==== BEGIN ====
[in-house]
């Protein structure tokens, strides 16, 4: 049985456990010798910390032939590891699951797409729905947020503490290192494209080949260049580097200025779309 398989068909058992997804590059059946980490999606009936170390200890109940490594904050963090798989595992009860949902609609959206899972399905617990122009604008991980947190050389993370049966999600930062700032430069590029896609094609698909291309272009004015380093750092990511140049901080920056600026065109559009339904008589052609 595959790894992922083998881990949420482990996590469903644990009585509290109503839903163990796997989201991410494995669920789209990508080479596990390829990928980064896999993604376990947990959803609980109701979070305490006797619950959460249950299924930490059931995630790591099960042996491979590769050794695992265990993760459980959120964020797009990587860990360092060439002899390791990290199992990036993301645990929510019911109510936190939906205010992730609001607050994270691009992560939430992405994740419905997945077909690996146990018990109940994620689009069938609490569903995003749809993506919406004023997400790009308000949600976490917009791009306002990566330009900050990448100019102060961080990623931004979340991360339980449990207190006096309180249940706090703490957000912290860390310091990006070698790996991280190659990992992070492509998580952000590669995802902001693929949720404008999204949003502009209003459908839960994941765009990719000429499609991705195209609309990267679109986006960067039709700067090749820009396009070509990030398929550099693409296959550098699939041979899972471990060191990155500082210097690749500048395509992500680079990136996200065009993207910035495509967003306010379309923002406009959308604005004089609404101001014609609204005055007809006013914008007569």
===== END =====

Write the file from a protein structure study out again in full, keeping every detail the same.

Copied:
[in-house]
């Protein structure tokens, strides 16, 4: 049985456990010798910390032939590891699951797409729905947020503490290192494209080949260049580097200025779309 398989068909058992997804590059059946980490999606009936170390200890109940490594904050963090798989595992009860949902609609959206899972399905617990122009604008991980947190050389993370049966999600930062700032430069590029896609094609698909291309272009004015380093750092990511140049901080920056600026065109559009339904008589052609 595959790894992922083998881990949420482990996590469903644990009585509290109503839903163990796997989201991410494995669920789209990508080479596990390829990928980064896999993604376990947990959803609980109701979070305490006797619950959460249950299924930490059931995630790591099960042996491979590769050794695992265990993760459980959120964020797009990587860990360092060439002899390791990290199992990036993301645990929510019911109510936190939906205010992730609001607050994270691009992560939430992405994740419905997945077909690996146990018990109940994620689009069938609490569903995003749809993506919406004023997400790009308000949600976490917009791009306002990566330009900050990448100019102060961080990623931004979340991360339980449990207190006096309180249940706090703490957000912290860390310091990006070698790996991280190659990992992070492509998580952000590669995802902001693929949720404008999204949003502009209003459908839960994941765009990719000429499609991705195209609309990267679109986006960067039709700067090749820009396009070509990030398929550099693409296959550098699939041979899972471990060191990155500082210097690749500048395509992500680079990136996200065009993207910035495509967003306010379309923002406009959308604005004089609404101001014609609204005055007809006013914008007569």